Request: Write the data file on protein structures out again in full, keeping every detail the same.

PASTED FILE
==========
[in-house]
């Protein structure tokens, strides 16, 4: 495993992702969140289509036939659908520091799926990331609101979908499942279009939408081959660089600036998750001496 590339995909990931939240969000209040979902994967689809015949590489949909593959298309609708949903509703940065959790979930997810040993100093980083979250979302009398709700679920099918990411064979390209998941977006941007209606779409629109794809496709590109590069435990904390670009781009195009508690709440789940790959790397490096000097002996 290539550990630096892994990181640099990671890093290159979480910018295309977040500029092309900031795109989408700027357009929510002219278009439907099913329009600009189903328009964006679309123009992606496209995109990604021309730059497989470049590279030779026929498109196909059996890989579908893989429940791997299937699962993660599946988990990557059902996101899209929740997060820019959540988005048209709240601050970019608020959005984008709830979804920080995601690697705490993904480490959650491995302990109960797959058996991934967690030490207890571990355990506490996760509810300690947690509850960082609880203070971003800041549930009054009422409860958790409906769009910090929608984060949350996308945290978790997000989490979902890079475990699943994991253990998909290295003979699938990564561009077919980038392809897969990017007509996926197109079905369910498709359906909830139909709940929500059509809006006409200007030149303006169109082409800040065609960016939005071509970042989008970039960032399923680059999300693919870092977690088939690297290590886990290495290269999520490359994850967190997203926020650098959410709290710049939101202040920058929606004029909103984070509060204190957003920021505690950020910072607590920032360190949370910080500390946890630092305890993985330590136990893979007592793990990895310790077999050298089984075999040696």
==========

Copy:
[in-house]
């Protein structure tokens, strides 16, 4: 495993992702969140289509036939659908520091799926990331609101979908499942279009939408081959660089600036998750001496 590339995909990931939240969000209040979902994967689809015949590489949909593959298309609708949903509703940065959790979930997810040993100093980083979250979302009398709700679920099918990411064979390209998941977006941007209606779409629109794809496709590109590069435990904390670009781009195009508690709440789940790959790397490096000097002996 290539550990630096892994990181640099990671890093290159979480910018295309977040500029092309900031795109989408700027357009929510002219278009439907099913329009600009189903328009964006679309123009992606496209995109990604021309730059497989470049590279030779026929498109196909059996890989579908893989429940791997299937699962993660599946988990990557059902996101899209929740997060820019959540988005048209709240601050970019608020959005984008709830979804920080995601690697705490993904480490959650491995302990109960797959058996991934967690030490207890571990355990506490996760509810300690947690509850960082609880203070971003800041549930009054009422409860958790409906769009910090929608984060949350996308945290978790997000989490979902890079475990699943994991253990998909290295003979699938990564561009077919980038392809897969990017007509996926197109079905369910498709359906909830139909709940929500059509809006006409200007030149303006169109082409800040065609960016939005071509970042989008970039960032399923680059999300693919870092977690088939690297290590886990290495290269999520490359994850967190997203926020650098959410709290710049939101202040920058929606004029909103984070509060204190957003920021505690950020910072607590920032360190949370910080500390946890630092305890993985330590136990893979007592793990990895310790077999050298089984075999040696």